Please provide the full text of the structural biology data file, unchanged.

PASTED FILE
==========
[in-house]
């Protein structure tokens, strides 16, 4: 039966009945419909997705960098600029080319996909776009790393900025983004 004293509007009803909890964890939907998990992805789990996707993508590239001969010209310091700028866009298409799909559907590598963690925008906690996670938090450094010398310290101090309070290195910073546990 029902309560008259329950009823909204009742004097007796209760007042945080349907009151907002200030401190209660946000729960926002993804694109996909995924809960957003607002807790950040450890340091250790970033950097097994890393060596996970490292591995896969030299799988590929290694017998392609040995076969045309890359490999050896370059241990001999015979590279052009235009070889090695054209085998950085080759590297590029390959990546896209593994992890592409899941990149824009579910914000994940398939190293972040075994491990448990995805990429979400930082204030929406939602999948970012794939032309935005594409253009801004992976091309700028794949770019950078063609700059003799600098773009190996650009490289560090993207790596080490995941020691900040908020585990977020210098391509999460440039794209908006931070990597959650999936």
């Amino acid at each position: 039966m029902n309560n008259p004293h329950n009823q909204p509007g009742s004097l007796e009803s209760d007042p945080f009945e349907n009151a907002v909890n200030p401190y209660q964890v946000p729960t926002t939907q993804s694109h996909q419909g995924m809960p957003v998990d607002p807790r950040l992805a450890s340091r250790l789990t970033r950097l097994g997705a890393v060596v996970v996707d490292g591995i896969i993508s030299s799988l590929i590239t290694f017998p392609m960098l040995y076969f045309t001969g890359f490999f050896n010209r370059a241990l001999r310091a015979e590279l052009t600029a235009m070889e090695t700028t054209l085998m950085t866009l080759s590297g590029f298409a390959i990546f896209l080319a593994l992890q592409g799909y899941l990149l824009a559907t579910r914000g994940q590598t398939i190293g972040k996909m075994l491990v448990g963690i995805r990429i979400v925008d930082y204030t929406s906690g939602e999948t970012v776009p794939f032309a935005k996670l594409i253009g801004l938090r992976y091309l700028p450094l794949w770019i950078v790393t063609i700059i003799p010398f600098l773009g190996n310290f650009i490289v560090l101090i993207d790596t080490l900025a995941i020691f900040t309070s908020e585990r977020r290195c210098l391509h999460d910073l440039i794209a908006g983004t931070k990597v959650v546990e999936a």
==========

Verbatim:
[in-house]
């Protein structure tokens, strides 16, 4: 039966009945419909997705960098600029080319996909776009790393900025983004 004293509007009803909890964890939907998990992805789990996707993508590239001969010209310091700028866009298409799909559907590598963690925008906690996670938090450094010398310290101090309070290195910073546990 029902309560008259329950009823909204009742004097007796209760007042945080349907009151907002200030401190209660946000729960926002993804694109996909995924809960957003607002807790950040450890340091250790970033950097097994890393060596996970490292591995896969030299799988590929290694017998392609040995076969045309890359490999050896370059241990001999015979590279052009235009070889090695054209085998950085080759590297590029390959990546896209593994992890592409899941990149824009579910914000994940398939190293972040075994491990448990995805990429979400930082204030929406939602999948970012794939032309935005594409253009801004992976091309700028794949770019950078063609700059003799600098773009190996650009490289560090993207790596080490995941020691900040908020585990977020210098391509999460440039794209908006931070990597959650999936």
């Amino acid at each position: 039966m029902n309560n008259p004293h329950n009823q909204p509007g009742s004097l007796e009803s209760d007042p945080f009945e349907n009151a907002v909890n200030p401190y209660q964890v946000p729960t926002t939907q993804s694109h996909q419909g995924m809960p957003v998990d607002p807790r950040l992805a450890s340091r250790l789990t970033r950097l097994g997705a890393v060596v996970v996707d490292g591995i896969i993508s030299s799988l590929i590239t290694f017998p392609m960098l040995y076969f045309t001969g890359f490999f050896n010209r370059a241990l001999r310091a015979e590279l052009t600029a235009m070889e090695t700028t054209l085998m950085t866009l080759s590297g590029f298409a390959i990546f896209l080319a593994l992890q592409g799909y899941l990149l824009a559907t579910r914000g994940q590598t398939i190293g972040k996909m075994l491990v448990g963690i995805r990429i979400v925008d930082y204030t929406s906690g939602e999948t970012v776009p794939f032309a935005k996670l594409i253009g801004l938090r992976y091309l700028p450094l794949w770019i950078v790393t063609i700059i003799p010398f600098l773009g190996n310290f650009i490289v560090l101090i993207d790596t080490l900025a995941i020691f900040t309070s908020e585990r977020r290195c210098l391509h999460d910073l440039i794209a908006g983004t931070k990597v959650v546990e999936a």